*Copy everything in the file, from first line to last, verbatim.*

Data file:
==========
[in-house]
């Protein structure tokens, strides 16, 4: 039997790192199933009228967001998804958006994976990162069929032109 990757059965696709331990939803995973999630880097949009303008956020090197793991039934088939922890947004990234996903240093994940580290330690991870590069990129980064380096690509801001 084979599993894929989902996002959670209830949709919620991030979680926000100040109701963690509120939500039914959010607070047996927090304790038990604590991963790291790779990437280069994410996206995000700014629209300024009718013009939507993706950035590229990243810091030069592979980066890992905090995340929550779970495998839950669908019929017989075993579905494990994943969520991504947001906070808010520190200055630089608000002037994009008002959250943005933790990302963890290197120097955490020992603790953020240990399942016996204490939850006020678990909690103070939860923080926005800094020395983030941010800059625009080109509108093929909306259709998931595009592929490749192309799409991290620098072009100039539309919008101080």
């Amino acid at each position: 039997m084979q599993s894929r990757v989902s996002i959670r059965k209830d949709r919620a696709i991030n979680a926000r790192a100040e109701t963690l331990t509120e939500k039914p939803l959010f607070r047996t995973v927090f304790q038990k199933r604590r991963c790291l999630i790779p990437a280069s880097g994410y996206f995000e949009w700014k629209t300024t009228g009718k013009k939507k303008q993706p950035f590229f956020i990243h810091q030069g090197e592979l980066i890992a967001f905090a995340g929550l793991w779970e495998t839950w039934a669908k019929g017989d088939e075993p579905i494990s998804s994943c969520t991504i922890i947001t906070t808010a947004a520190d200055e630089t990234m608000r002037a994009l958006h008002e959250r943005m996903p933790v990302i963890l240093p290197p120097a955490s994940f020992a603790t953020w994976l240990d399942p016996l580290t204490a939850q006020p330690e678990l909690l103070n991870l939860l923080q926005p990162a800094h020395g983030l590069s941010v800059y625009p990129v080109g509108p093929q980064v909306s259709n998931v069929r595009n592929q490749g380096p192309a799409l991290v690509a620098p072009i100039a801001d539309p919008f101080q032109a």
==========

[in-house]
């Protein structure tokens, strides 16, 4: 039997790192199933009228967001998804958006994976990162069929032109 990757059965696709331990939803995973999630880097949009303008956020090197793991039934088939922890947004990234996903240093994940580290330690991870590069990129980064380096690509801001 084979599993894929989902996002959670209830949709919620991030979680926000100040109701963690509120939500039914959010607070047996927090304790038990604590991963790291790779990437280069994410996206995000700014629209300024009718013009939507993706950035590229990243810091030069592979980066890992905090995340929550779970495998839950669908019929017989075993579905494990994943969520991504947001906070808010520190200055630089608000002037994009008002959250943005933790990302963890290197120097955490020992603790953020240990399942016996204490939850006020678990909690103070939860923080926005800094020395983030941010800059625009080109509108093929909306259709998931595009592929490749192309799409991290620098072009100039539309919008101080």
């Amino acid at each position: 039997m084979q599993s894929r990757v989902s996002i959670r059965k209830d949709r919620a696709i991030n979680a926000r790192a100040e109701t963690l331990t509120e939500k039914p939803l959010f607070r047996t995973v927090f304790q038990k199933r604590r991963c790291l999630i790779p990437a280069s880097g994410y996206f995000e949009w700014k629209t300024t009228g009718k013009k939507k303008q993706p950035f590229f956020i990243h810091q030069g090197e592979l980066i890992a967001f905090a995340g929550l793991w779970e495998t839950w039934a669908k019929g017989d088939e075993p579905i494990s998804s994943c969520t991504i922890i947001t906070t808010a947004a520190d200055e630089t990234m608000r002037a994009l958006h008002e959250r943005m996903p933790v990302i963890l240093p290197p120097a955490s994940f020992a603790t953020w994976l240990d399942p016996l580290t204490a939850q006020p330690e678990l909690l103070n991870l939860l923080q926005p990162a800094h020395g983030l590069s941010v800059y625009p990129v080109g509108p093929q980064v909306s259709n998931v069929r595009n592929q490749g380096p192309a799409l991290v690509a620098p072009i100039a801001d539309p919008f101080q032109a």